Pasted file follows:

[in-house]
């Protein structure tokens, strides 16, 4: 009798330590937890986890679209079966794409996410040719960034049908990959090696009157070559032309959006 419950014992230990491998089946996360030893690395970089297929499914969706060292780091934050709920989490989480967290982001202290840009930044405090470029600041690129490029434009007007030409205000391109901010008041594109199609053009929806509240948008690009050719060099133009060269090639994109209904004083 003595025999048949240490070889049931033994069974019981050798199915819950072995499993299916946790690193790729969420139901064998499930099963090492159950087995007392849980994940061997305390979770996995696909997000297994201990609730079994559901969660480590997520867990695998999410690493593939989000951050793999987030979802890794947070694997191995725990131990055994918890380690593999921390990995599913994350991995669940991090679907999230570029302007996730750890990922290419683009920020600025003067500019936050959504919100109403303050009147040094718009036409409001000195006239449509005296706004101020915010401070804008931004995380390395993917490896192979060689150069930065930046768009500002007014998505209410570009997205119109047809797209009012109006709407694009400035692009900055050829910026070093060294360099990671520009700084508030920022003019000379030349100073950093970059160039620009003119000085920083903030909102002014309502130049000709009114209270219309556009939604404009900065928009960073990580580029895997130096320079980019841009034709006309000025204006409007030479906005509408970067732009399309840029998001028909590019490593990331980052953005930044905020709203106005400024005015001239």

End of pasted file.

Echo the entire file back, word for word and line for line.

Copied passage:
[in-house]
């Protein structure tokens, strides 16, 4: 009798330590937890986890679209079966794409996410040719960034049908990959090696009157070559032309959006 419950014992230990491998089946996360030893690395970089297929499914969706060292780091934050709920989490989480967290982001202290840009930044405090470029600041690129490029434009007007030409205000391109901010008041594109199609053009929806509240948008690009050719060099133009060269090639994109209904004083 003595025999048949240490070889049931033994069974019981050798199915819950072995499993299916946790690193790729969420139901064998499930099963090492159950087995007392849980994940061997305390979770996995696909997000297994201990609730079994559901969660480590997520867990695998999410690493593939989000951050793999987030979802890794947070694997191995725990131990055994918890380690593999921390990995599913994350991995669940991090679907999230570029302007996730750890990922290419683009920020600025003067500019936050959504919100109403303050009147040094718009036409409001000195006239449509005296706004101020915010401070804008931004995380390395993917490896192979060689150069930065930046768009500002007014998505209410570009997205119109047809797209009012109006709407694009400035692009900055050829910026070093060294360099990671520009700084508030920022003019000379030349100073950093970059160039620009003119000085920083903030909102002014309502130049000709009114209270219309556009939604404009900065928009960073990580580029895997130096320079980019841009034709006309000025204006409007030479906005509408970067732009399309840029998001028909590019490593990331980052953005930044905020709203106005400024005015001239």